As shown in FIGS. 16 and 17, in the fuel cell system as the first or second embodiment, a fuel cell system as a ninth embodiment of the present invention further includes a mixer 41. The mixer 41 uniformly mixes hydrogen supplied through the hydrogen supply pipe 3 and the anode off gas supplied through the anode circulation path 9 and supplies the mixed gas to the anode 2 a. According to this fuel cell system, the reaction of the gas mixture proceeds uniformly on the anode catalyst. It is therefore possible to suppress local generation of electric potential and heat on the anode catalyst and suppress the degradation of the components of the fuel cell stack.

A fuel cell system as a tenth embodiment of the present invention has the same configuration as that of the fuel cell system as the first, second, or ninth embodiment of the present invention. The controller 21 executes the following control process after the activation process to suppress degradation of the components of the fuel cell stack 2. Hereinafter, with reference to FIGS. 18 and 19, a description is given of an operation of the system controller 21 executing this control process. FIG. 18 shows a control flow of the system controller 21, and FIG. 19 shows temporal change in proportions of the gas components and the operating pressure in the anode circulation path 9 during the control process.

The flowchart shown in FIG. 18 starts upon the completion of the activation process (at the time T=T2 in FIG. 19), and the control process proceeds to a process of step S121.

In the process of the step S121, the system controller 21 opens the purge valve 12 to discharge the anode off gas through the exhaust pipe 10. The process of the step S121 is thus completed, and the control process proceeds from the process of the step S121 to a process of step S122.

In the process of the step S122, the system controller 21 starts counting open time t of the purge valve 12. The process of the step S122 is thus completed, and the control process proceeds from the process of the step S122 to a process of step S123.

In the process of the step S123, the system controller 21 determines whether the open time t of the purge valve 12 is less than a predetermined open time t1. Upon the open time t becoming the predetermined open time t1 or more (at the time T=T3 in FIG. 19), the system controller 21 advances the control process to a process of step S124.

In the process of the step S124, the system controller 21 closes the purge valve 12 to prohibit discharge of the anode off gas through the exhaust pipe 10. The process of the step S124 is thus completed, and the series of steps of the control process is completed. After the time T=T4 in FIG. 19, referring to a map indicating the relationship between the target operating pressure and load requirement shown in FIG. 20, the system controller 21 controls the operating pressure according to the load requirement and executes a regular power generation process.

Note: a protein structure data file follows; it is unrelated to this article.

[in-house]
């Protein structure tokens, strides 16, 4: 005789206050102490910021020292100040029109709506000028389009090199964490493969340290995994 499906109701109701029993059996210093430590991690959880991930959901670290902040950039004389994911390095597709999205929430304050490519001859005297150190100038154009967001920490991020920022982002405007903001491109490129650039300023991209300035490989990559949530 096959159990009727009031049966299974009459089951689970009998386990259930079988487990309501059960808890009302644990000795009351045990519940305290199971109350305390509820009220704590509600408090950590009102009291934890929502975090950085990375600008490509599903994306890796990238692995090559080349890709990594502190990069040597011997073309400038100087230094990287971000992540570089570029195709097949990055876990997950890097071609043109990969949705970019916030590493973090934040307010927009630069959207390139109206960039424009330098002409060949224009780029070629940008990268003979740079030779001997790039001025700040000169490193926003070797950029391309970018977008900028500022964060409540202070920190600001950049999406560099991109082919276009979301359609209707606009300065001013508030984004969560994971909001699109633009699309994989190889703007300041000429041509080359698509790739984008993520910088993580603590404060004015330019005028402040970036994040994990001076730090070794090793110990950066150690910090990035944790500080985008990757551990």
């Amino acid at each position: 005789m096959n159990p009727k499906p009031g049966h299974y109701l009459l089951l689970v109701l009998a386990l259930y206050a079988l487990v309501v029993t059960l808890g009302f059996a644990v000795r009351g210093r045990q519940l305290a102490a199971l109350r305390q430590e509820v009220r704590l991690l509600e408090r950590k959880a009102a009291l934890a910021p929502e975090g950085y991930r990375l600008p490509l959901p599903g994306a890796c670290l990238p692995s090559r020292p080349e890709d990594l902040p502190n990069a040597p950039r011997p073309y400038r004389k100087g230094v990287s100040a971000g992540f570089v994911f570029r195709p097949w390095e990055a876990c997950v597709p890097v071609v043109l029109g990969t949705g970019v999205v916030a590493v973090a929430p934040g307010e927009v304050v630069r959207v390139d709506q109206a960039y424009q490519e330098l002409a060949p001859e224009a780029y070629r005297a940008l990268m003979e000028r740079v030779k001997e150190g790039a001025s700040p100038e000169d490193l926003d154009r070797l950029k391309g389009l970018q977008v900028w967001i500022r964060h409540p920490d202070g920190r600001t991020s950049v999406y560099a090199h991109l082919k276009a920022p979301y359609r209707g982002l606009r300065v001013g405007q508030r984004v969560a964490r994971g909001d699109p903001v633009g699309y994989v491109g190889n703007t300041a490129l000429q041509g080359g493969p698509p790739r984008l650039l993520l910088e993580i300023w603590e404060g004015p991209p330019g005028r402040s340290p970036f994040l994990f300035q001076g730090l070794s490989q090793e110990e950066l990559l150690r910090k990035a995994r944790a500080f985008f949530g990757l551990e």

As apparent from the above description, in the fuel cell system as the tenth embodiment of the present invention, the system controller 21 increases the anode operating pressure and cathode operating pressure to the target operating pressures and then opens the purge valve 12 for the predetermined time t1 with the cathode operating pressure and anode operating pressure maintained at the target operating pressures. Thereafter, the system controller 21 adjusts the operating pressures according to the load requirement. With such a configuration, the proportion of the gas component staying in the anode 2 a and not contributing to power generation can be reduced. Accordingly, even when the operating pressure is changed according to the load requirement after the purge valve 12 is closed, hydrogen can be supplied to the anode 2 a by the gas circulator 11 without running out, and the degradation of the components of the fuel cell stack 2 can be suppressed.

A fuel cell system as an eleventh embodiment of the present invention has the same configuration as that of the fuel cell system as the first, second, or ninth embodiment of the present invention. The system controller 21 executes the following control process after the activation process to increase the power generation efficiency of the fuel cell system. Hereinafter, a description is given of an operation of the system controller 21 executing the control process with reference to a flowchart shown in FIG. 21. Processes of steps S131 and S132 shown in FIG. 21 are the same as those of the steps S121 and 122 shown in FIG. 18, respectively. The description thereof is therefore omitted below, and only processes of step S133 and subsequent steps are described.